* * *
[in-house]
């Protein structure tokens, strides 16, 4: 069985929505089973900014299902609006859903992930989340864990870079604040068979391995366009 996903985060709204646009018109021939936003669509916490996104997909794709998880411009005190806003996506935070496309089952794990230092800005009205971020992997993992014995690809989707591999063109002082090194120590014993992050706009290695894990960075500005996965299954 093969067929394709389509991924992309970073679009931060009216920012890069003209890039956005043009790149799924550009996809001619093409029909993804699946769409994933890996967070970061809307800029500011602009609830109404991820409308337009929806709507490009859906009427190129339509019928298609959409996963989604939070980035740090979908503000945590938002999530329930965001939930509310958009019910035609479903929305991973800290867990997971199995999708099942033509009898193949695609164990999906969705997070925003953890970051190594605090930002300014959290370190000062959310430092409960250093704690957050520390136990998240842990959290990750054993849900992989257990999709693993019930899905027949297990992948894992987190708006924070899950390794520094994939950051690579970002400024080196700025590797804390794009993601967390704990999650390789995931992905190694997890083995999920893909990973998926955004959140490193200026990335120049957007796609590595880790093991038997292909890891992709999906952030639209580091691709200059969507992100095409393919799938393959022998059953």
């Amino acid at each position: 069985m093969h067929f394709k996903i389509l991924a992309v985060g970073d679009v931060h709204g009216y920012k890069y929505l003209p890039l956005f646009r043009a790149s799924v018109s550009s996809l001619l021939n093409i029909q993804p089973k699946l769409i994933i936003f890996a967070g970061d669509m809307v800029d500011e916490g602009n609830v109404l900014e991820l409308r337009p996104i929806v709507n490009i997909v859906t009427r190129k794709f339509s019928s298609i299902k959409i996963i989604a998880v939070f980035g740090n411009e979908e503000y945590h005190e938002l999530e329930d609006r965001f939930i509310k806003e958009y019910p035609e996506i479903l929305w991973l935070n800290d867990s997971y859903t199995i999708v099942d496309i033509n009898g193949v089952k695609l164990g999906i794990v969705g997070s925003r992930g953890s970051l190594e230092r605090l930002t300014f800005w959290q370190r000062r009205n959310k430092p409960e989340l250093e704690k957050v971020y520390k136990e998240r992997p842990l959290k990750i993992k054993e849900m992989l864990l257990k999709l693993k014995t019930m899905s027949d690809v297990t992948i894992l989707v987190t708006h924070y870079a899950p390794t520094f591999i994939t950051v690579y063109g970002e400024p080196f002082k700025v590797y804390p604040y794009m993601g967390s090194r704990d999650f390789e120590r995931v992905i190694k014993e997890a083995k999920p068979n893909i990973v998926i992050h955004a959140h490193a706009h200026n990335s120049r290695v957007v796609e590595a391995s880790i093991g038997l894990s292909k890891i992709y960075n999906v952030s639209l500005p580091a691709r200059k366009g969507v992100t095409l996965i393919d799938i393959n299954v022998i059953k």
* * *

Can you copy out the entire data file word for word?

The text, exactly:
[in-house]
């Protein structure tokens, strides 16, 4: 069985929505089973900014299902609006859903992930989340864990870079604040068979391995366009 996903985060709204646009018109021939936003669509916490996104997909794709998880411009005190806003996506935070496309089952794990230092800005009205971020992997993992014995690809989707591999063109002082090194120590014993992050706009290695894990960075500005996965299954 093969067929394709389509991924992309970073679009931060009216920012890069003209890039956005043009790149799924550009996809001619093409029909993804699946769409994933890996967070970061809307800029500011602009609830109404991820409308337009929806709507490009859906009427190129339509019928298609959409996963989604939070980035740090979908503000945590938002999530329930965001939930509310958009019910035609479903929305991973800290867990997971199995999708099942033509009898193949695609164990999906969705997070925003953890970051190594605090930002300014959290370190000062959310430092409960250093704690957050520390136990998240842990959290990750054993849900992989257990999709693993019930899905027949297990992948894992987190708006924070899950390794520094994939950051690579970002400024080196700025590797804390794009993601967390704990999650390789995931992905190694997890083995999920893909990973998926955004959140490193200026990335120049957007796609590595880790093991038997292909890891992709999906952030639209580091691709200059969507992100095409393919799938393959022998059953």
């Amino acid at each position: 069985m093969h067929f394709k996903i389509l991924a992309v985060g970073d679009v931060h709204g009216y920012k890069y929505l003209p890039l956005f646009r043009a790149s799924v018109s550009s996809l001619l021939n093409i029909q993804p089973k699946l769409i994933i936003f890996a967070g970061d669509m809307v800029d500011e916490g602009n609830v109404l900014e991820l409308r337009p996104i929806v709507n490009i997909v859906t009427r190129k794709f339509s019928s298609i299902k959409i996963i989604a998880v939070f980035g740090n411009e979908e503000y945590h005190e938002l999530e329930d609006r965001f939930i509310k806003e958009y019910p035609e996506i479903l929305w991973l935070n800290d867990s997971y859903t199995i999708v099942d496309i033509n009898g193949v089952k695609l164990g999906i794990v969705g997070s925003r992930g953890s970051l190594e230092r605090l930002t300014f800005w959290q370190r000062r009205n959310k430092p409960e989340l250093e704690k957050v971020y520390k136990e998240r992997p842990l959290k990750i993992k054993e849900m992989l864990l257990k999709l693993k014995t019930m899905s027949d690809v297990t992948i894992l989707v987190t708006h924070y870079a899950p390794t520094f591999i994939t950051v690579y063109g970002e400024p080196f002082k700025v590797y804390p604040y794009m993601g967390s090194r704990d999650f390789e120590r995931v992905i190694k014993e997890a083995k999920p068979n893909i990973v998926i992050h955004a959140h490193a706009h200026n990335s120049r290695v957007v796609e590595a391995s880790i093991g038997l894990s292909k890891i992709y960075n999906v952030s639209l500005p580091a691709r200059k366009g969507v992100t095409l996965i393919d799938i393959n299954v022998i059953k």